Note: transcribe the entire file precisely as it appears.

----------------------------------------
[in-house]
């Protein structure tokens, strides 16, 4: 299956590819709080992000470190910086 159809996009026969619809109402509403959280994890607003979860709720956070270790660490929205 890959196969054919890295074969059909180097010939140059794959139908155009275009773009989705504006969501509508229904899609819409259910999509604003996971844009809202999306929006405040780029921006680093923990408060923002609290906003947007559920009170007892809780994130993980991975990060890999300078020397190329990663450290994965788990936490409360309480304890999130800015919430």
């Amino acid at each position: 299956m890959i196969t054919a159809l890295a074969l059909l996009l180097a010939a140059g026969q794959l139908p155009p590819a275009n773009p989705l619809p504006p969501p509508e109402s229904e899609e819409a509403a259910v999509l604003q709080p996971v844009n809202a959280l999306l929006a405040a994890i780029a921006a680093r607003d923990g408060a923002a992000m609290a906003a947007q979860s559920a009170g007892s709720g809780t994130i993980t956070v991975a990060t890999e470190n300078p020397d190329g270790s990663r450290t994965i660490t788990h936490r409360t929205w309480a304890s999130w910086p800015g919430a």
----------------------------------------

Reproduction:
[in-house]
């Protein structure tokens, strides 16, 4: 299956590819709080992000470190910086 159809996009026969619809109402509403959280994890607003979860709720956070270790660490929205 890959196969054919890295074969059909180097010939140059794959139908155009275009773009989705504006969501509508229904899609819409259910999509604003996971844009809202999306929006405040780029921006680093923990408060923002609290906003947007559920009170007892809780994130993980991975990060890999300078020397190329990663450290994965788990936490409360309480304890999130800015919430």
């Amino acid at each position: 299956m890959i196969t054919a159809l890295a074969l059909l996009l180097a010939a140059g026969q794959l139908p155009p590819a275009n773009p989705l619809p504006p969501p509508e109402s229904e899609e819409a509403a259910v999509l604003q709080p996971v844009n809202a959280l999306l929006a405040a994890i780029a921006a680093r607003d923990g408060a923002a992000m609290a906003a947007q979860s559920a009170g007892s709720g809780t994130i993980t956070v991975a990060t890999e470190n300078p020397d190329g270790s990663r450290t994965i660490t788990h936490r409360t929205w309480a304890s999130w910086p800015g919430a």